Having studied ISTE NETS standards and Partnership for 21st Century Skills, I can’t help but agree that they outline skills and standards that we should use to inform classroom instruction. Who could not endorse creativity, communication and collaboration, critical thinking, problem solving, and the rest as skills that students should develop. The framework for 21st Century includes many of the same skills and adds learning core subjects and life and career skills. As the overview of the framework says, it is a more holist view of education. These standards and desired outcomes are the starting place for Understanding by Design. The most important thing to me about UbD is that it focuses on essential questions. I firmly believe that it is the questions that we ask that drive learning.
However, in one of the comments on Scott McLeod’s blog the wrtier mentioned that the standards movement measures in the narrowest way. Which is true of many state standards. If one just taught to the standards learning would be pretty narrow and dry but I agree with the writer that the best teaching is responsive to the student. Good teachers are always asking, “what next? “ (Allowed and built into UbD).The questions raised about whether these standards are anything new or enough is a good one.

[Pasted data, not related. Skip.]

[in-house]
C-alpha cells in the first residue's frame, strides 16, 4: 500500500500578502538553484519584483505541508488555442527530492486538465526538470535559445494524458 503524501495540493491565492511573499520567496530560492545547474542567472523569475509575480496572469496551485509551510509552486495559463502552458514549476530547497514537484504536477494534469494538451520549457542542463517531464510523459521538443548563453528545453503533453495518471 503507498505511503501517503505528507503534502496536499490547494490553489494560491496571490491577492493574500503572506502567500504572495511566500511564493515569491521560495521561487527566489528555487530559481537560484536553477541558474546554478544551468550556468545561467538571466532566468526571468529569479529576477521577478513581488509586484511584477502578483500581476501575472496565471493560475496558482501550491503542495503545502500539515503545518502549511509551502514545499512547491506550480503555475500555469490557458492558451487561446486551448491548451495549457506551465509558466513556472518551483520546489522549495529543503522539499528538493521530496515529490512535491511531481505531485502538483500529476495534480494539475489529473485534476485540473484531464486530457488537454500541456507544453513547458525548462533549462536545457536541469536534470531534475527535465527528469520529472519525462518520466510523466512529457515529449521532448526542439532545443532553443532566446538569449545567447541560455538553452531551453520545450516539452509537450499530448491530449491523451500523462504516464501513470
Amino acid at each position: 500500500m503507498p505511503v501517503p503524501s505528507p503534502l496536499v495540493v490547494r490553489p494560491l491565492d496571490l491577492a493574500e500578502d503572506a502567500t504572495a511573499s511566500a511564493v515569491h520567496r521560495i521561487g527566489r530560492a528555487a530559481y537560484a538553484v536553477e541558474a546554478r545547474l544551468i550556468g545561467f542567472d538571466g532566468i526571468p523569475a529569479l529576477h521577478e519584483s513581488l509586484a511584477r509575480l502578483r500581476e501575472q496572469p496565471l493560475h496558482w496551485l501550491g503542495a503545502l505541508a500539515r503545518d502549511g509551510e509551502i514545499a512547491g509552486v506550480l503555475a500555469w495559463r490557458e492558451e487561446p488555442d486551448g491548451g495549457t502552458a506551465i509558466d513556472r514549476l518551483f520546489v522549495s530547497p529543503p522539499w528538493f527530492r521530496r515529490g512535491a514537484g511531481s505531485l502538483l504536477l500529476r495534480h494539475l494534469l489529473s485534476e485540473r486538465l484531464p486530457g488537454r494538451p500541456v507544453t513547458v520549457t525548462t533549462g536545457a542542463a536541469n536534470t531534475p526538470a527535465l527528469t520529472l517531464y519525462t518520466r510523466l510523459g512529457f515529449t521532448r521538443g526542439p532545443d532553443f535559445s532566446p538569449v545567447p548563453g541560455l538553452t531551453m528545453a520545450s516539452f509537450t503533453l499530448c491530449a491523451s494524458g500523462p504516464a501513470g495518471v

The profound difference technology has made is opening up the world for teachers as well as for students. Information and resources are at our fingertips. It is a very challenging and exciting time. Although quality teaching and learning can be done without technology, it is a lot easier with it. The risk is to be dazzled and distracted by technology and loose sight of our goals and that’s where the standards help. I think we are just beginning to come to grips with what it means to live in a world where information and communication is at our fingertips all the time.